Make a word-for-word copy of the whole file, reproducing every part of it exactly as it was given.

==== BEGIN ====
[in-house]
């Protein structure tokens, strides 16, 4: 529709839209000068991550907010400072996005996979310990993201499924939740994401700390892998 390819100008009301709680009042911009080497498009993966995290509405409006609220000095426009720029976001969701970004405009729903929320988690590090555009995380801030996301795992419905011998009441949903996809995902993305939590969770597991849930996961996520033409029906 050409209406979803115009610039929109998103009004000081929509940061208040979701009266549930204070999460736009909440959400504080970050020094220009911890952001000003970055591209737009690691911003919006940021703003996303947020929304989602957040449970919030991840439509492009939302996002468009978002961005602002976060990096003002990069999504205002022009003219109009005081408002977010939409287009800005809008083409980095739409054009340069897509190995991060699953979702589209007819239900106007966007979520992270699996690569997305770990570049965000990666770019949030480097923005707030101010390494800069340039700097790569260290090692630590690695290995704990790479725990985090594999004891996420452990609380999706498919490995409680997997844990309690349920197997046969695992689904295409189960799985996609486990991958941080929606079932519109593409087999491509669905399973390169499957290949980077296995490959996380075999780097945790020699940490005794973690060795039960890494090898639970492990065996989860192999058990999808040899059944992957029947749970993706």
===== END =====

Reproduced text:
[in-house]
């Protein structure tokens, strides 16, 4: 529709839209000068991550907010400072996005996979310990993201499924939740994401700390892998 390819100008009301709680009042911009080497498009993966995290509405409006609220000095426009720029976001969701970004405009729903929320988690590090555009995380801030996301795992419905011998009441949903996809995902993305939590969770597991849930996961996520033409029906 050409209406979803115009610039929109998103009004000081929509940061208040979701009266549930204070999460736009909440959400504080970050020094220009911890952001000003970055591209737009690691911003919006940021703003996303947020929304989602957040449970919030991840439509492009939302996002468009978002961005602002976060990096003002990069999504205002022009003219109009005081408002977010939409287009800005809008083409980095739409054009340069897509190995991060699953979702589209007819239900106007966007979520992270699996690569997305770990570049965000990666770019949030480097923005707030101010390494800069340039700097790569260290090692630590690695290995704990790479725990985090594999004891996420452990609380999706498919490995409680997997844990309690349920197997046969695992689904295409189960799985996609486990991958941080929606079932519109593409087999491509669905399973390169499957290949980077296995490959996380075999780097945790020699940490005794973690060795039960890494090898639970492990065996989860192999058990999808040899059944992957029947749970993706």